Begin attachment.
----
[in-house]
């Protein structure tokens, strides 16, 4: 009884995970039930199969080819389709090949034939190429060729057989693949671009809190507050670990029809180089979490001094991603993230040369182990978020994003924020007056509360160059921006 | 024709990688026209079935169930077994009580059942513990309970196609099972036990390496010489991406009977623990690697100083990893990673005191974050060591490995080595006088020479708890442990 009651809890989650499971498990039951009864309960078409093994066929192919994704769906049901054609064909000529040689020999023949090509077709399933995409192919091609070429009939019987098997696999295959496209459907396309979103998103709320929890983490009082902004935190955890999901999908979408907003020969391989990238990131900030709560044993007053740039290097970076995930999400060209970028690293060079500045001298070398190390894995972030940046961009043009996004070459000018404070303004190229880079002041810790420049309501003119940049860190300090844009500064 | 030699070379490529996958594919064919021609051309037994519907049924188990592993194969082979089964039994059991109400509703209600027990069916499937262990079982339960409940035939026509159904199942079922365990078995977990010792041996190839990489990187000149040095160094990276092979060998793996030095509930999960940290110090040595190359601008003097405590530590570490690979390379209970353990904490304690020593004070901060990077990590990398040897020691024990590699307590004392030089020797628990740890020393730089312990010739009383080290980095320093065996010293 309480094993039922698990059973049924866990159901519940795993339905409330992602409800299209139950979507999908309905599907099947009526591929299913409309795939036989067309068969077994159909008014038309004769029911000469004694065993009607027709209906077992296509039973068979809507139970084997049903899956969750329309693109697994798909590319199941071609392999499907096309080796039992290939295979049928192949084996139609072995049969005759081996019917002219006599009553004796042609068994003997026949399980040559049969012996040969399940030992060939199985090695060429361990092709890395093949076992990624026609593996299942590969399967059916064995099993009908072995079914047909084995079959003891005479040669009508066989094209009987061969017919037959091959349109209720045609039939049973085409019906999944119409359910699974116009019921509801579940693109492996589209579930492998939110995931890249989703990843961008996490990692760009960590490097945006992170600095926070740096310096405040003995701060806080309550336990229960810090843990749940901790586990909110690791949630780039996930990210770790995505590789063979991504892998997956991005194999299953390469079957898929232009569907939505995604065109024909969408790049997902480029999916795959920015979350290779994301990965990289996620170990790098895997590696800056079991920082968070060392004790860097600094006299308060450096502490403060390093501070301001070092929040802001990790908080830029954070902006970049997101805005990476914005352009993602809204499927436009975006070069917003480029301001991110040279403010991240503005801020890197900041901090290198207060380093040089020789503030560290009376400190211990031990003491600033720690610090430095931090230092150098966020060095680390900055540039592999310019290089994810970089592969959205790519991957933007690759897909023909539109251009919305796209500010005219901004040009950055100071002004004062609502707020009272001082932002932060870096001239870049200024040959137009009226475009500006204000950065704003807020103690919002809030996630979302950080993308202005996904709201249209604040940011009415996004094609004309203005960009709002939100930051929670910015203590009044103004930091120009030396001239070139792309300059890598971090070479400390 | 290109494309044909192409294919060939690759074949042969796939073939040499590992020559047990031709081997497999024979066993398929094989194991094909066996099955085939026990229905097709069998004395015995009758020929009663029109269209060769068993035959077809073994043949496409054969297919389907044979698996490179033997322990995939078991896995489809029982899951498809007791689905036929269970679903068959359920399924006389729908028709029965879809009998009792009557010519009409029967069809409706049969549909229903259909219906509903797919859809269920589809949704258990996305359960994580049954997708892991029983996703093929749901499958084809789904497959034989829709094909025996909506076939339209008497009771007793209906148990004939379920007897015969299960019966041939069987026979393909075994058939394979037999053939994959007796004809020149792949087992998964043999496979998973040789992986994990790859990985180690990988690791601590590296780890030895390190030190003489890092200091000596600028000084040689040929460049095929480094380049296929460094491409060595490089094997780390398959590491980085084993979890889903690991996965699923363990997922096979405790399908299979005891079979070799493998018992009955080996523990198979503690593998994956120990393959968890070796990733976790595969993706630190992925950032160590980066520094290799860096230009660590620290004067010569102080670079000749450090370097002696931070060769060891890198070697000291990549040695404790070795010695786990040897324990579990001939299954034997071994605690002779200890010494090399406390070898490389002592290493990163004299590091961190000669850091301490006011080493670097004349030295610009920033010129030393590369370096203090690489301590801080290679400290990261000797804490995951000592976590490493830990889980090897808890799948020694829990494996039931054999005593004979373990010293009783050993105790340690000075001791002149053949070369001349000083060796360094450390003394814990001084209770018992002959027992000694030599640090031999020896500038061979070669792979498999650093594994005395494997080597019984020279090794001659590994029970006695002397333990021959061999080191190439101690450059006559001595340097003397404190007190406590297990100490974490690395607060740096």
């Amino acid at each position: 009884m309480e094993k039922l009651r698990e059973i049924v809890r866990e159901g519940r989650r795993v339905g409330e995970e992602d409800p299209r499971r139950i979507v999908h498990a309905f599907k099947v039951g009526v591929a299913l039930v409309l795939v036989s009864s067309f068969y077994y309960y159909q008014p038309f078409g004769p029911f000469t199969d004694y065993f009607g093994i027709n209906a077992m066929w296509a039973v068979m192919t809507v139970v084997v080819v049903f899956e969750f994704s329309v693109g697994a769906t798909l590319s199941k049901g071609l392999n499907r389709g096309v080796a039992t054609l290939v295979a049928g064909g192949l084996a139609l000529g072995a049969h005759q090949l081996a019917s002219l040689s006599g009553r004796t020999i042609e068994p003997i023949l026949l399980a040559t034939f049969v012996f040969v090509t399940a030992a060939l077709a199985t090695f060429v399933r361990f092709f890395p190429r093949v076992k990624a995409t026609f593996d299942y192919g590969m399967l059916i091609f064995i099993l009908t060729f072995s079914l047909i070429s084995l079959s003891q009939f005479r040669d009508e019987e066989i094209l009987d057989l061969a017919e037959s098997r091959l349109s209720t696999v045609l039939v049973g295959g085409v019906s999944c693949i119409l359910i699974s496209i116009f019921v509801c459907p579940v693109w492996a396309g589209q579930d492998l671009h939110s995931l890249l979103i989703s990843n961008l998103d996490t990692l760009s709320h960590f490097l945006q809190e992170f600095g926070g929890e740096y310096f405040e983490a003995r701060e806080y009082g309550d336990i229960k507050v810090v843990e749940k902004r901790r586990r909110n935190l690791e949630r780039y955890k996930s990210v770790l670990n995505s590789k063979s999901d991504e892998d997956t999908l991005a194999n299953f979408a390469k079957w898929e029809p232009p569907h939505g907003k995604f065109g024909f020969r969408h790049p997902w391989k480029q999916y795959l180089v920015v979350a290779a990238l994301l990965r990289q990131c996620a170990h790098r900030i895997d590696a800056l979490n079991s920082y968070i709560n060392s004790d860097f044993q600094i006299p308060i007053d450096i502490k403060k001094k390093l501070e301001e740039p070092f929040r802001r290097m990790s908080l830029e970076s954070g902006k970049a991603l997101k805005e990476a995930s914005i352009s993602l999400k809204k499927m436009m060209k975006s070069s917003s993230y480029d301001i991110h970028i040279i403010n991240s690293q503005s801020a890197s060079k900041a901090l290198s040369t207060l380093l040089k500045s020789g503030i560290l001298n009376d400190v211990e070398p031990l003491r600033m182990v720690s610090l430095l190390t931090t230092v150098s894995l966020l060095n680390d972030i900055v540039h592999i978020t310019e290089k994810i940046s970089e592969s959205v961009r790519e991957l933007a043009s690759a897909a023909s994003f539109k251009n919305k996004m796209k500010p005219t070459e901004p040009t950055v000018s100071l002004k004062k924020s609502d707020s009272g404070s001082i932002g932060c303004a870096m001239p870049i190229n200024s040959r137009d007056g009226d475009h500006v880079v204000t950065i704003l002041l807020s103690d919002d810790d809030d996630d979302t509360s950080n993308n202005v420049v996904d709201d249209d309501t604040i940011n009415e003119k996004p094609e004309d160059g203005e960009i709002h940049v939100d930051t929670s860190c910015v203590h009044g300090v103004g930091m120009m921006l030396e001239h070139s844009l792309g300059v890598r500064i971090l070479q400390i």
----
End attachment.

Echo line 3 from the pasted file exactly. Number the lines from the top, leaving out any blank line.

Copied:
């Amino acid at each position: 009884m309480e094993k039922l009651r698990e059973i049924v809890r866990e159901g519940r989650r795993v339905g409330e995970e992602d409800p299209r499971r139950i979507v999908h498990a309905f599907k099947v039951g009526v591929a299913l039930v409309l795939v036989s009864s067309f068969y077994y309960y159909q008014p038309f078409g004769p029911f000469t199969d004694y065993f009607g093994i027709n209906a077992m066929w296509a039973v068979m192919t809507v139970v084997v080819v049903f899956e969750f994704s329309v693109g697994a769906t798909l590319s199941k049901g071609l392999n499907r389709g096309v080796a039992t054609l290939v295979a049928g064909g192949l084996a139609l000529g072995a049969h005759q090949l081996a019917s002219l040689s006599g009553r004796t020999i042609e068994p003997i023949l026949l399980a040559t034939f049969v012996f040969v090509t399940a030992a060939l077709a199985t090695f060429v399933r361990f092709f890395p190429r093949v076992k990624a995409t026609f593996d299942y192919g590969m399967l059916i091609f064995i099993l009908t060729f072995s079914l047909i070429s084995l079959s003891q009939f005479r040669d009508e019987e066989i094209l009987d057989l061969a017919e037959s098997r091959l349109s209720t696999v045609l039939v049973g295959g085409v019906s999944c693949i119409l359910i699974s496209i116009f019921v509801c459907p579940v693109w492996a396309g589209q579930d492998l671009h939110s995931l890249l979103i989703s990843n961008l998103d996490t990692l760009s709320h960590f490097l945006q809190e992170f600095g926070g929890e740096y310096f405040e983490a003995r701060e806080y009082g309550d336990i229960k507050v810090v843990e749940k902004r901790r586990r909110n935190l690791e949630r780039y955890k996930s990210v770790l670990n995505s590789k063979s999901d991504e892998d997956t999908l991005a194999n299953f979408a390469k079957w898929e029809p232009p569907h939505g907003k995604f065109g024909f020969r969408h790049p997902w391989k480029q999916y795959l180089v920015v979350a290779a990238l994301l990965r990289q990131c996620a170990h790098r900030i895997d590696a800056l979490n079991s920082y968070i709560n060392s004790d860097f044993q600094i006299p308060i007053d450096i502490k403060k001094k390093l501070e301001e740039p070092f929040r802001r290097m990790s908080l830029e970076s954070g902006k970049a991603l997101k805005e990476a995930s914005i352009s993602l999400k809204k499927m436009m060209k975006s070069s917003s993230y480029d301001i991110h970028i040279i403010n991240s690293q503005s801020a890197s060079k900041a901090l290198s040369t207060l380093l040089k500045s020789g503030i560290l001298n009376d400190v211990e070398p031990l003491r600033m182990v720690s610090l430095l190390t931090t230092v150098s894995l966020l060095n680390d972030i900055v540039h592999i978020t310019e290089k994810i940046s970089e592969s959205v961009r790519e991957l933007a043009s690759a897909a023909s994003f539109k251009n919305k996004m796209k500010p005219t070459e901004p040009t950055v000018s100071l002004k004062k924020s609502d707020s009272g404070s001082i932002g932060c303004a870096m001239p870049i190229n200024s040959r137009d007056g009226d475009h500006v880079v204000t950065i704003l002041l807020s103690d919002d810790d809030d996630d979302t509360s950080n993308n202005v420049v996904d709201d249209d309501t604040i940011n009415e003119k996004p094609e004309d160059g203005e960009i709002h940049v939100d930051t929670s860190c910015v203590h009044g300090v103004g930091m120009m921006l030396e001239h070139s844009l792309g300059v890598r500064i971090l070479q400390i």